A human silhouette shape stands in front of a colorful background that is filled with many abstract cell shapes. On top of the silhouette is an abstract shield outline.

The Immune Health Future, Today

Breaking the code of the immune system could provide a new fundamental way of understanding, treating, and preventing every type of disease. Penn Medicine is investing in key discoveries and building infrastructure to make that bold idea a reality.

Building on the Body’s Wisdom, a title graphic illustrated with Lego-style blocks

Building on the Body’s Wisdom: The Age of Immunotherapy

Treatments that manipulate or repair the immune system are becoming more commonplace. An age of immunotherapy is underway in medicine, starting with lifesaving cancer treatments and radiating out to have wider impacts.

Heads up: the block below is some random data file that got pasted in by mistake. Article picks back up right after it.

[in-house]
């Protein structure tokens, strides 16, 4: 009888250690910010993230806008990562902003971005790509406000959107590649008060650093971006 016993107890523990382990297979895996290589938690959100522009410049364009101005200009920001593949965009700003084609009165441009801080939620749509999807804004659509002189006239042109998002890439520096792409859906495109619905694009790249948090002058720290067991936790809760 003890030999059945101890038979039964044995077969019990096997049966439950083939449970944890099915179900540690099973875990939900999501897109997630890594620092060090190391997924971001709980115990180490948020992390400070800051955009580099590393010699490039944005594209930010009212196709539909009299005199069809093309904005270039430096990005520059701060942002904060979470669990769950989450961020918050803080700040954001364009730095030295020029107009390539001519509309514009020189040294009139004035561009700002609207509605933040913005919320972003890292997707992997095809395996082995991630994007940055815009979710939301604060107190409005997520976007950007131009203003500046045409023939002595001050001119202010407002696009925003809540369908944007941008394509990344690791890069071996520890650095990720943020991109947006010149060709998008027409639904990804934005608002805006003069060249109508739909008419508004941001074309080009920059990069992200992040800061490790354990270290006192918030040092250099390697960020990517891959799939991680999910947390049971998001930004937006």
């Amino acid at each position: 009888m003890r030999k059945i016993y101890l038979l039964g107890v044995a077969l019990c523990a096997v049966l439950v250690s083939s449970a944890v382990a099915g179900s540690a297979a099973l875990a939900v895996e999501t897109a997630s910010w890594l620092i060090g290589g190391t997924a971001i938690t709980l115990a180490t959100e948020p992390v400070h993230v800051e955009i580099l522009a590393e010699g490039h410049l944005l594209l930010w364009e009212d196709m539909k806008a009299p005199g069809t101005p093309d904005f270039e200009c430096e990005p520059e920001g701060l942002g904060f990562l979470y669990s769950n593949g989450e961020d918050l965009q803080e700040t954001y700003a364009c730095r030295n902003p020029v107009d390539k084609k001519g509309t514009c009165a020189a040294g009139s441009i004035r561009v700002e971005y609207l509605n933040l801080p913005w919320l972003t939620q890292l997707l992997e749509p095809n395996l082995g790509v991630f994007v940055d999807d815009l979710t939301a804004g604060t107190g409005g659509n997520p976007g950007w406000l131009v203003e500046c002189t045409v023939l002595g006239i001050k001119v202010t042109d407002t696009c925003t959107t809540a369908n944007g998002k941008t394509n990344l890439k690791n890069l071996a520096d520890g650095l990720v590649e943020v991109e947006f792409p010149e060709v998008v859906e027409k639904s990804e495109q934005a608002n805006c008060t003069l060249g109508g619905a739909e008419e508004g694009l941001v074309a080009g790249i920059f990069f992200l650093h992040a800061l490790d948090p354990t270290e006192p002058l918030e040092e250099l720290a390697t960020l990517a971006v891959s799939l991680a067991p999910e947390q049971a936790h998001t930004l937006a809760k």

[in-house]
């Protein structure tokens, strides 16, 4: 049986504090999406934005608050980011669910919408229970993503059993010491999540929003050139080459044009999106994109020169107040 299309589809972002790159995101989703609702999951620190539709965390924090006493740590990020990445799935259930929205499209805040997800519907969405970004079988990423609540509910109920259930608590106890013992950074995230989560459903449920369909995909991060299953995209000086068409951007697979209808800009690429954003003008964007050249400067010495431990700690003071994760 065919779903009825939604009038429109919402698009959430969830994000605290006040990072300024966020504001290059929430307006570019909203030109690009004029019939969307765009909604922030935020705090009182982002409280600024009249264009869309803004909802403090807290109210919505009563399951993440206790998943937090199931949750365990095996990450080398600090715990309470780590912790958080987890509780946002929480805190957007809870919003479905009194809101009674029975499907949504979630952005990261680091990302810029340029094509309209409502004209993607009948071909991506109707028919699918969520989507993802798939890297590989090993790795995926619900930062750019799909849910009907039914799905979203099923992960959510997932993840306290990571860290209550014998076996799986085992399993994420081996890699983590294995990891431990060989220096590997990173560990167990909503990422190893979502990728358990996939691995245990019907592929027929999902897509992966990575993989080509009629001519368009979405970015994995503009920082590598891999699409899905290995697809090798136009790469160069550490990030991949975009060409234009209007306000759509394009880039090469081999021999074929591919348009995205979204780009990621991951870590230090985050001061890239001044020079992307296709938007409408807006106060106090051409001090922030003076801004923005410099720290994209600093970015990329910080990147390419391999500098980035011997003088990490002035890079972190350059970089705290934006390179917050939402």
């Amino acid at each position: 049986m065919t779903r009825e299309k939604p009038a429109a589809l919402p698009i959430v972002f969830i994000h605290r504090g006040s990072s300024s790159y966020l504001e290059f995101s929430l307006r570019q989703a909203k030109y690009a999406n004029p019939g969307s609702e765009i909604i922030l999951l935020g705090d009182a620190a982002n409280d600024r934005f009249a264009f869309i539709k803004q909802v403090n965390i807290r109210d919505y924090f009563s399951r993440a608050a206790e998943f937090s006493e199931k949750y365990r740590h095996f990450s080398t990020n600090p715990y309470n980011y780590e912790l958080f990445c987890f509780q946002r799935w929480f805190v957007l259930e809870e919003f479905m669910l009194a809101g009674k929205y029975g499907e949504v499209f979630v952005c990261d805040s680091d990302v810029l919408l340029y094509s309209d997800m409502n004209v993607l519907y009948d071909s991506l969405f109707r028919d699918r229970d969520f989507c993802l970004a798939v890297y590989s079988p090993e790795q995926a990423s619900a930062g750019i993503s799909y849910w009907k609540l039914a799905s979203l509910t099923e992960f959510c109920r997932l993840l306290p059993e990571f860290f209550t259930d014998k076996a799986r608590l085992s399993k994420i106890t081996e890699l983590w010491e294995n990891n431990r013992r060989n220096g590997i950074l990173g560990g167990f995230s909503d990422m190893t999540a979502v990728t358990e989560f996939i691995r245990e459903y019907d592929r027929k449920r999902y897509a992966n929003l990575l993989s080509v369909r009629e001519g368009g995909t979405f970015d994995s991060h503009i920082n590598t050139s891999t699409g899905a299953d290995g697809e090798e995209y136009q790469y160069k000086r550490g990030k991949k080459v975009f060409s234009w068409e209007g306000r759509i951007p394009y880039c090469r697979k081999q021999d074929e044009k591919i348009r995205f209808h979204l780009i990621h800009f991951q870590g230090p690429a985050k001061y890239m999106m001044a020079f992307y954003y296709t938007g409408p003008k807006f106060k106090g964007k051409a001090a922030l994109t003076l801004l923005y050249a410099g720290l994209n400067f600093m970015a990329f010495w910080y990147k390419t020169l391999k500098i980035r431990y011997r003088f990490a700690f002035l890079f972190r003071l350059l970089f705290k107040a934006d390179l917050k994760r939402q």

89-year-old Walter Styer sits with his wife, Sarah, on a hay bale, both with their arms wrapped around several young great-grandchildren

Life, Gained: Walter Styer’s CAR T Story

Penn patient Walter Styer’s 11 life-filled years (and counting), after being the 10th participant in an early trial, are a testament to the impact of CAR T cell immunotherapy.

An arrangement of Lego blocks depicts the idea of a T cell at the edge of a cluster of cells that make up a tumor.

Engineering the Immune System to Tackle Solid Tumors

Scientists are still learning how to help CAR T cells evade the body’s defenses so they can effectively treat cancers in the breasts, brain, lungs, pancreas, and other organs.

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